Buddhisms Contributions To East Asian Culture Cultural Studies Essay

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Topic: What Contributions did Buddhism make to East Asian culture? What obstacles did it have to overcome, and how did the "native" culture respond?

Although Buddhism originated in India, the public nowadays associate Buddhism more with East Asian countries, such as China, Korea, and Japan. It does not mean, however, that Buddhism in all three countries is identical to each other, nor was it accepted with no opposition. China, Korea, and Japan already had their own indigenous religions firmly established in their culture. China had been embracing Confucianism and Daoism, while Korean people's main religion was Shamanism, a religion that emphasizes rituals and spirits. Japan was built on the basis of Shinto. Therefore, it comes as no surprise that Buddhism first clashed with the already-existing native values when they tried to break through these three countries. However, thanks to zealous rulers who supported Buddhism, China, Korea, and Japan were able to create their own versions of Buddhism mixed with their own indigenous religions and cultural values. With the help of Buddhism, the three countries also received the advanced technology and cultural elements from China, the most advanced of the three. In short, despite the fact that Buddhism conflicted with the existing cultures and religions, Buddhism eventually merged with native values to improve all three countries in aspects of art, technology, and politics.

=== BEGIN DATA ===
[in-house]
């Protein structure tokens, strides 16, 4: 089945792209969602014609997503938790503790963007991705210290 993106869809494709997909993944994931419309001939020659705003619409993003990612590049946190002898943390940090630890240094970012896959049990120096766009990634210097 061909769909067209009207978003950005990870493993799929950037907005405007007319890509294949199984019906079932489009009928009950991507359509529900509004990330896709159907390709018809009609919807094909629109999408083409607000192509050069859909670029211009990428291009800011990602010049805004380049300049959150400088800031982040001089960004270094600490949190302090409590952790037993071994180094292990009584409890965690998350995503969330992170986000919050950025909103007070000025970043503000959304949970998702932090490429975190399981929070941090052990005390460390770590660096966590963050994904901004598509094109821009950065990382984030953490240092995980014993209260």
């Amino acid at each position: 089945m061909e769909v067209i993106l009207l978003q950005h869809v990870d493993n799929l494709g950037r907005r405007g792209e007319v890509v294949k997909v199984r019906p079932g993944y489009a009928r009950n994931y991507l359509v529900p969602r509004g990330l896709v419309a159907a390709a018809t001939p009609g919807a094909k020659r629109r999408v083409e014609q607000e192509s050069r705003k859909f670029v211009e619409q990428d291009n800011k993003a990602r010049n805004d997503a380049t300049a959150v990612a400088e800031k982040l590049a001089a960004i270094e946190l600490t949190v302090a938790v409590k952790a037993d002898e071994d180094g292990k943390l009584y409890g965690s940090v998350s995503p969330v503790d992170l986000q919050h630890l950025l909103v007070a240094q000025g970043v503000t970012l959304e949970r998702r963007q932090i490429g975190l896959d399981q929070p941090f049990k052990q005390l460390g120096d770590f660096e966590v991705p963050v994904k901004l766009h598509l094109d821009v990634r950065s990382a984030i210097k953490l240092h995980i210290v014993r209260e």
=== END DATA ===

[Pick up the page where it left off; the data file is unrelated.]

Buddhism was first transmitted from India to China, then to Korea, and lastly to Japan. A monk named Kumarajiva crossed from India to China to introduce Buddhism to China around 344 to 413 C.E. (Lee, 36). Because Goguryo was geographically closer to China than any other kingdoms, Goguryo was able to receive Buddhism first. Similarly, since Paekche was closer to the southern dynasties of China than Goguryo or Silla, the rulers of Paekche obtained the Buddhist doctrines directly from the southern dynasties (Lee, 38). Silla, on the other hand, went through Goguryo and Paekche to receive Buddhism (Lee, 35). Although it was last in accepting Buddhism, it flourished the most due to the belief that Silla was the chosen land by Maitreya (Lee, 35). The state that influenced Japanese Buddhism was Paekche. The king of Paekche, hoping to win the favor of the Japanese court, sent images and books regarding Buddhism, praising the religion to be "among all doctrines the most excellent" (Keene, 100). All three countries received Buddhism from India, but the resulting influence turned out to be all different: China applied Confucianism to the basic doctrine of Buddhism, while Korea applied Shamanism and Japan, Shinto. This is the reason that Buddhism in all three countries differ in their practices and applications to culture and politics.